Assume an employee asks for leave, to be taken in the future. At the time of the request, the employee is not covered by the FMLA because the employee has not yet been employed for one year. Later, the employee is terminated, and the termination occurs before the employee has been employed for a year. Does the employee’s advance request for leave make the employee “protected” under the FMLA, even though the employee was never eligible for leave?
In a ruling on January 10, 2012, the 11th Circuit recently said yes. The Court found that the FMLA “protects a pre-eligibility request for post-eligibility leave.” The Court reversed the lower court’s dismissal of the case, explaining that the lower court’s ruling would allow an employer to terminate an employee to avoid having to provide rightful FMLA leave once the employee becomes eligible.
Courts have long held that invoking the protections of a statute is “protected activity,” and the Court noted that its ruling was that simple – the pre-eligibility discussion of post-eligible leave under FMLA is protected activity.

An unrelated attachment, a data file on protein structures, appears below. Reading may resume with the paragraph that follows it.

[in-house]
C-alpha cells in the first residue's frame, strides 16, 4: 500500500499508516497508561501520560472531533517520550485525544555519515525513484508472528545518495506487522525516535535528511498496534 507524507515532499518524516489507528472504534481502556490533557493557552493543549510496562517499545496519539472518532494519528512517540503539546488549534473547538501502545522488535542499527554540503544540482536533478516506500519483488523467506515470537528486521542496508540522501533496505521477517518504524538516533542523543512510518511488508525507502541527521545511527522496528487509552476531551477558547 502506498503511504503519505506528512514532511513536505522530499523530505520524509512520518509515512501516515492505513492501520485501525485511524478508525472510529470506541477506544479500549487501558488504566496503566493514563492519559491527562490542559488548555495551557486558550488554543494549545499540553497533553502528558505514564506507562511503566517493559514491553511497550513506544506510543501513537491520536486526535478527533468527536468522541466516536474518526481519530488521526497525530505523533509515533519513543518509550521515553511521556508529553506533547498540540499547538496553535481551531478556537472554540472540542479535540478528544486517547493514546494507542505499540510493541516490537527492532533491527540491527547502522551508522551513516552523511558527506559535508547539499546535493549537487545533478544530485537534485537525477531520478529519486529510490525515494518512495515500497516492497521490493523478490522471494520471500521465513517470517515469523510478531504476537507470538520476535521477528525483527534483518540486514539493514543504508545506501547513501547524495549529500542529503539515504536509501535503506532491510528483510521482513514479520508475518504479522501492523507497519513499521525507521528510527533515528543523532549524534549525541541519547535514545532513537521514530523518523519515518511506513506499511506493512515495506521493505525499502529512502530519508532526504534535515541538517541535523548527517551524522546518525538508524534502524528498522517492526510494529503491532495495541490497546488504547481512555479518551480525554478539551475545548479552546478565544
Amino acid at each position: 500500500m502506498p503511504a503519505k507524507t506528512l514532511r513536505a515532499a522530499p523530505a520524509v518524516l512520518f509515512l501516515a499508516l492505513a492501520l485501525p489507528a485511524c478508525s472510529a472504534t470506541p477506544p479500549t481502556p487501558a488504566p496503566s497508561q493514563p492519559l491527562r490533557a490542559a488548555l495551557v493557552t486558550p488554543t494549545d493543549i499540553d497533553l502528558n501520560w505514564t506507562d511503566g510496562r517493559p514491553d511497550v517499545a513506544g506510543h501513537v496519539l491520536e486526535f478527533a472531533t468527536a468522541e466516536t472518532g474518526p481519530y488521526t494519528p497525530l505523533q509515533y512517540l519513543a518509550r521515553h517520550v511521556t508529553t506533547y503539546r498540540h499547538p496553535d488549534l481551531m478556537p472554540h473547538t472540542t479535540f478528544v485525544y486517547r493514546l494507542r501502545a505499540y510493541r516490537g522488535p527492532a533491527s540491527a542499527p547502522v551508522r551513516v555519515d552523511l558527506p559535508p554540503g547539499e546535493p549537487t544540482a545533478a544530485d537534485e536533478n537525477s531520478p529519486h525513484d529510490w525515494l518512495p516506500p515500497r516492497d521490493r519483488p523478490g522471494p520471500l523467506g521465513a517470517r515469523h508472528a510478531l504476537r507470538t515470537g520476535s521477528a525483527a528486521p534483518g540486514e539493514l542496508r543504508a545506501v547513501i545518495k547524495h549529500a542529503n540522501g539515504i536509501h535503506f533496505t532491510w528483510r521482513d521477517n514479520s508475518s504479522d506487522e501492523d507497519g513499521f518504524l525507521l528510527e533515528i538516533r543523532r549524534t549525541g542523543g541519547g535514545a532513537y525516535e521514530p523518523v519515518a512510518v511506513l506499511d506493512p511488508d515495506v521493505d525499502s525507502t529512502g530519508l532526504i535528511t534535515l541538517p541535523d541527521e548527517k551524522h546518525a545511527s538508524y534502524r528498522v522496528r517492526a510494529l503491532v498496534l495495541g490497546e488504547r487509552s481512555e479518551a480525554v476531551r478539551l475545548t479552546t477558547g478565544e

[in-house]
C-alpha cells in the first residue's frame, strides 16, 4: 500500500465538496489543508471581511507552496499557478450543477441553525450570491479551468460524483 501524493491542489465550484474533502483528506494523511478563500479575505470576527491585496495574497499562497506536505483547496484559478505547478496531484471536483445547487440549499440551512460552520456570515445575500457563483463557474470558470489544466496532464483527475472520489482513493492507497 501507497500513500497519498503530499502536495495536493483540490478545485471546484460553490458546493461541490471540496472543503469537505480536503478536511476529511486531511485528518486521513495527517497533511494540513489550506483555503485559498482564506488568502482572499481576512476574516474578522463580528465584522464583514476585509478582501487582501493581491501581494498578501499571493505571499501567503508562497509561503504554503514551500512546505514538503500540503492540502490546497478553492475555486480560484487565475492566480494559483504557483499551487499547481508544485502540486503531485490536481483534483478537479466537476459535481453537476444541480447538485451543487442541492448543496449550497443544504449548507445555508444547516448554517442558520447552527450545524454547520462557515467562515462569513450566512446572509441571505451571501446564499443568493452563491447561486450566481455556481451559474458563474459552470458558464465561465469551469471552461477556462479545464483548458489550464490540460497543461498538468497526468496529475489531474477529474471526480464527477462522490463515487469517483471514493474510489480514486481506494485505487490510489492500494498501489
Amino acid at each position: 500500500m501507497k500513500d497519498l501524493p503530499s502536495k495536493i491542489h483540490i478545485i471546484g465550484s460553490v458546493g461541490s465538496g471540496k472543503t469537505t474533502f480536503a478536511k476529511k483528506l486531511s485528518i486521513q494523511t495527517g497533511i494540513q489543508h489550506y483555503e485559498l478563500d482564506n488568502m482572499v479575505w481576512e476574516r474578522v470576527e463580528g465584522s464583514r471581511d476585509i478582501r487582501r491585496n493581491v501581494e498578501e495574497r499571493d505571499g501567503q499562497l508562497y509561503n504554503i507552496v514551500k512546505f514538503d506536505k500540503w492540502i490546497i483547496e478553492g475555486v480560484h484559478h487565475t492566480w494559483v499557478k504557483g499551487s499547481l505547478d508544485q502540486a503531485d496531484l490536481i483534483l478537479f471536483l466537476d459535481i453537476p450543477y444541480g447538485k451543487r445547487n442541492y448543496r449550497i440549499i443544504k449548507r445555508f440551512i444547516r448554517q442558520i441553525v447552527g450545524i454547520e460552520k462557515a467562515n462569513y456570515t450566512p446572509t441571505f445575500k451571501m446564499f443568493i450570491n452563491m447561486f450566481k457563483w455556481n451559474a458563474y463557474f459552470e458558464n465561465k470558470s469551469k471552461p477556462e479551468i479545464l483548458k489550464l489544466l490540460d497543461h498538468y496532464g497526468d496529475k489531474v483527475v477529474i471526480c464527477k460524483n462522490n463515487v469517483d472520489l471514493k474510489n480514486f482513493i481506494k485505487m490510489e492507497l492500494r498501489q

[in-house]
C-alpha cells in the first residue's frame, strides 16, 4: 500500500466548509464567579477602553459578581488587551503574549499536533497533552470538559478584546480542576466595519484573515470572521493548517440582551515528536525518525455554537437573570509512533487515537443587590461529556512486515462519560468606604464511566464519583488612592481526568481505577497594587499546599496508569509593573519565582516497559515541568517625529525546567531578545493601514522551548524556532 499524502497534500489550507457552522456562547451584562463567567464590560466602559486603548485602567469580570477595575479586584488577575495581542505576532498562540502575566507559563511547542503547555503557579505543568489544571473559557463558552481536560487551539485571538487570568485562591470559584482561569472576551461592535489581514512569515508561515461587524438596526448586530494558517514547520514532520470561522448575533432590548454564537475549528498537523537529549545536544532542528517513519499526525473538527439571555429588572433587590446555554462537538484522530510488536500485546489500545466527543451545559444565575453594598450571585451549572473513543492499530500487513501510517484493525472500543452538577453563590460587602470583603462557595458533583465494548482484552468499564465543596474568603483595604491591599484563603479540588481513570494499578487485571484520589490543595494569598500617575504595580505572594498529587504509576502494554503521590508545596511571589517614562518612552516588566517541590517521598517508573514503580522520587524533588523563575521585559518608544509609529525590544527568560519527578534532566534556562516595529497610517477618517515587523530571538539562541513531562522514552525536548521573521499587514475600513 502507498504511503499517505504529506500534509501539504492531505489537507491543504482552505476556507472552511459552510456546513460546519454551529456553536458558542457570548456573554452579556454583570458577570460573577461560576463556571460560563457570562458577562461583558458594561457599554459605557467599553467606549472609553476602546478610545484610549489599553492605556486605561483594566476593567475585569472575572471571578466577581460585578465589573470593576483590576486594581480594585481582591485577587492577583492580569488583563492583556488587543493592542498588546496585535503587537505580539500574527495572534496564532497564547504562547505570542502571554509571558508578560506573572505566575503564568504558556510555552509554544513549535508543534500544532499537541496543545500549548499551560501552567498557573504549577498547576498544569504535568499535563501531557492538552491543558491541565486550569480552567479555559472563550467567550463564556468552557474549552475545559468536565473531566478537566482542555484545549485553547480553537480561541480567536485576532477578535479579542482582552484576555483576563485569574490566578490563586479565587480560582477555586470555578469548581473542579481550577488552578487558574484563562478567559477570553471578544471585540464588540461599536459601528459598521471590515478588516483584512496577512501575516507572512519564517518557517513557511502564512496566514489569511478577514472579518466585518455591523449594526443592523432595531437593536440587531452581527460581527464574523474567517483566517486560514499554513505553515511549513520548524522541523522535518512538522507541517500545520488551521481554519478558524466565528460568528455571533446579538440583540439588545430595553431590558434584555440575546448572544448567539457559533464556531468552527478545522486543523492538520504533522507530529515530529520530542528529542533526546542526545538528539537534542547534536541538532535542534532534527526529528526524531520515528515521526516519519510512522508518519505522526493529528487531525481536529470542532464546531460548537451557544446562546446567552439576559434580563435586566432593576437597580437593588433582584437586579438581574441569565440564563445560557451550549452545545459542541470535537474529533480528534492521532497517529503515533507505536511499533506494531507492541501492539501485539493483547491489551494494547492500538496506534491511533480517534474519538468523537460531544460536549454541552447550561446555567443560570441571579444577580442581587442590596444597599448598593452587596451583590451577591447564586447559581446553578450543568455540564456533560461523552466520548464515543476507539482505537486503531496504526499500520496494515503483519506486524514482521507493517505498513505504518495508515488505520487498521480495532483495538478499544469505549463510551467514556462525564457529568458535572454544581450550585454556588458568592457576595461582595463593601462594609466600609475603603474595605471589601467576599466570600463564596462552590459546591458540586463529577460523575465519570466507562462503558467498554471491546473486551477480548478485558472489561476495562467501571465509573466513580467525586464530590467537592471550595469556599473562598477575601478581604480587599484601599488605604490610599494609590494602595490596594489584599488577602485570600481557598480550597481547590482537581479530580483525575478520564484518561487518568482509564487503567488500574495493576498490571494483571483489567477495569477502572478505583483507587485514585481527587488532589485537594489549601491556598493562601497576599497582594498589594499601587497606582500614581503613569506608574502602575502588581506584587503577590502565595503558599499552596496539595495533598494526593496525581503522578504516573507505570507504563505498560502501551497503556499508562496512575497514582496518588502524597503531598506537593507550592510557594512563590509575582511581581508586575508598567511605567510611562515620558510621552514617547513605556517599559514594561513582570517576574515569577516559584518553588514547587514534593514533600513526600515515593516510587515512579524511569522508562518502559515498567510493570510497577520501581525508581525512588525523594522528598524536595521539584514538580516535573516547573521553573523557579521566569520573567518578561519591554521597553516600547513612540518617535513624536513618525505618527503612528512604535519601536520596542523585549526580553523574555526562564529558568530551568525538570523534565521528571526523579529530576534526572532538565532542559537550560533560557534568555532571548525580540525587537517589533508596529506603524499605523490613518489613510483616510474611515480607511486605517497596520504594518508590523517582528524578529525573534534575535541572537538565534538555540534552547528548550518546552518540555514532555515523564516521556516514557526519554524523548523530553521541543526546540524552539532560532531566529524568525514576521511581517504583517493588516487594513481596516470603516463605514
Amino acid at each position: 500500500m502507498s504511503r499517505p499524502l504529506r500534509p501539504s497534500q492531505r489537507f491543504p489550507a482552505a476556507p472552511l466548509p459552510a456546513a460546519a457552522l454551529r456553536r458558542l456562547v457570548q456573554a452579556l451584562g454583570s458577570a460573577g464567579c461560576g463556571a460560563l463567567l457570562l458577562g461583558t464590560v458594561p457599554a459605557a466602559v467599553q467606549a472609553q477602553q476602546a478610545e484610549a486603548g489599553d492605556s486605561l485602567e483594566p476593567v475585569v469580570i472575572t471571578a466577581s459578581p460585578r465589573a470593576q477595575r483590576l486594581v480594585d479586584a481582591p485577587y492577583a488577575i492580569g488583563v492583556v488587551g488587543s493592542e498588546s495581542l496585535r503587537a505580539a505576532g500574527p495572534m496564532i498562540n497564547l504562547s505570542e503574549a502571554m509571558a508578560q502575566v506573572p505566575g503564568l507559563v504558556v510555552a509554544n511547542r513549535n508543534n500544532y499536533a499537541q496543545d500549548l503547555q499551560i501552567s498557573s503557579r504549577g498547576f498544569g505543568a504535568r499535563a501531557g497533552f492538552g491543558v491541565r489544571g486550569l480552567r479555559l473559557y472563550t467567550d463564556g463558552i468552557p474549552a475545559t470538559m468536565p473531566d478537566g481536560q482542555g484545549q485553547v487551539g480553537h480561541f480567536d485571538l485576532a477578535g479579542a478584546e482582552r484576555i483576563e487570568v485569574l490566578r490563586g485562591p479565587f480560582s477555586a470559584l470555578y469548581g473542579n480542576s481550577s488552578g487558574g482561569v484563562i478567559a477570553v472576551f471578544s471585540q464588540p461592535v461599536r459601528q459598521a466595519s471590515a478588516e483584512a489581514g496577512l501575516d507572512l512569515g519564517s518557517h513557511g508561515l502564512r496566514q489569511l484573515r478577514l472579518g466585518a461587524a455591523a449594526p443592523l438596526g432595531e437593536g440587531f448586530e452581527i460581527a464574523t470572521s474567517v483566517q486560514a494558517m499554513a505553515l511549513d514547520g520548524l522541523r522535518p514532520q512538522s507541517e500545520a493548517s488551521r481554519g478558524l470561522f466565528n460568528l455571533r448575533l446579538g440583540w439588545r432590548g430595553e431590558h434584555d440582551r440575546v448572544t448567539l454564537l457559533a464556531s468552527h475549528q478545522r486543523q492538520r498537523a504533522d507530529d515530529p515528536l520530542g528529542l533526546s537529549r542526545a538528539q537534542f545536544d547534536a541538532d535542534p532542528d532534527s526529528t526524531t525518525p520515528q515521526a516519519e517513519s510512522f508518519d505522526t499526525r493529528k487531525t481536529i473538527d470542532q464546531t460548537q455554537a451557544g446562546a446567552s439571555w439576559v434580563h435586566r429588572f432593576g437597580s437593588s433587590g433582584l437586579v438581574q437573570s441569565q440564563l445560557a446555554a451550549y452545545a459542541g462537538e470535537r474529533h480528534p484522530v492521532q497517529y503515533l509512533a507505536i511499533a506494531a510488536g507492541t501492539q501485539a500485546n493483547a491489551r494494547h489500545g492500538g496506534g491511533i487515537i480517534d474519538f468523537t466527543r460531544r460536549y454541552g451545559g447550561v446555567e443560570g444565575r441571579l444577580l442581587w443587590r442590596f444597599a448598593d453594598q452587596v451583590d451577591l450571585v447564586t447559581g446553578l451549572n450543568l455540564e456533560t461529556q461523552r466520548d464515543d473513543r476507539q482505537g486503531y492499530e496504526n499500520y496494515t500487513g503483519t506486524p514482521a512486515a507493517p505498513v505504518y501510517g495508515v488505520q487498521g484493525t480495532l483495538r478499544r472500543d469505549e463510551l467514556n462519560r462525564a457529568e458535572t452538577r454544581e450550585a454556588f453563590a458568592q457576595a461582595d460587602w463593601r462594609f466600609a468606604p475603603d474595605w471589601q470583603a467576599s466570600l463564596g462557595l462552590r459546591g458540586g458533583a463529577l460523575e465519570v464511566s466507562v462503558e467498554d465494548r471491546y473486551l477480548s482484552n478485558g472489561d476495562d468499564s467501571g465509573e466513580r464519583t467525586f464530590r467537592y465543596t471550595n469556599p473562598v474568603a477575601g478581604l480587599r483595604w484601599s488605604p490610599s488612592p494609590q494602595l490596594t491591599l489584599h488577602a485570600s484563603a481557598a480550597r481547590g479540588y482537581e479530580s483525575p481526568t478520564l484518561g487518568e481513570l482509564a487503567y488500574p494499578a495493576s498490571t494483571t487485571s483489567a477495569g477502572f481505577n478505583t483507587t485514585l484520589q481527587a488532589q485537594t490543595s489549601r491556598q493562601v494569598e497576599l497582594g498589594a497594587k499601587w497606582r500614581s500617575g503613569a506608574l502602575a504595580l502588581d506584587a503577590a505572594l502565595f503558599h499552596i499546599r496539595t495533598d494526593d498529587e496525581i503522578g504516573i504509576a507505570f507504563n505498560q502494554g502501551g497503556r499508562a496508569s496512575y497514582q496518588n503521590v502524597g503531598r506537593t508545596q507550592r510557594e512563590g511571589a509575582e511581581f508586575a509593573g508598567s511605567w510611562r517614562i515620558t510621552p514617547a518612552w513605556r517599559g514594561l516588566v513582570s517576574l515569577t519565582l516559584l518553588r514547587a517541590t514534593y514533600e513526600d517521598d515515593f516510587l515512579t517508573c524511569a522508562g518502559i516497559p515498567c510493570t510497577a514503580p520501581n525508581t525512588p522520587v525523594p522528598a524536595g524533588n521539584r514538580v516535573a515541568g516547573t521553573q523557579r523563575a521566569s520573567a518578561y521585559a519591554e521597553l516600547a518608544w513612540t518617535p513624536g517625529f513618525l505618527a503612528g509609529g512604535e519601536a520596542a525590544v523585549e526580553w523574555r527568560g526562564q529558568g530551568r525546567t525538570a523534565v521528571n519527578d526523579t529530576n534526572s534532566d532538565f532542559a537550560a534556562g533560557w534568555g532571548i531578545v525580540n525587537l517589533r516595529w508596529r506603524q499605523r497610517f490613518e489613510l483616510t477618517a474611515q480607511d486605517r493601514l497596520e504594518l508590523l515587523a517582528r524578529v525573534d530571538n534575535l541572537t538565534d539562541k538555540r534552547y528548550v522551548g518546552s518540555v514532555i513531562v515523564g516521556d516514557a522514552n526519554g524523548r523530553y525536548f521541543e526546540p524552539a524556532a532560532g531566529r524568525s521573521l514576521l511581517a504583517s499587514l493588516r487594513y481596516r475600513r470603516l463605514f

Some practical observations:
- Anticipate more employees will give notice of an upcoming need for FMLA leave even before the employee is eligible. This case incentivizes that behavior, as it provides added protection to the employee.
- Handle a pre-eligibility FMLA leave request according to ordinary procedures. The request should be documented, and only a limited number of persons should know about, or be involved in evaluating, the request.
- Be attentive to the fact that “pre-eligible” leave requests are protected conduct. Just as in any disciplinary action, especially a termination, be attentive and deliberate in ensuring that the discipline is imposed for legitimate reasons. Best practices suggest that the employee be given the opportunity to “have her say” about what occurred before imposing the discipline for the behavior.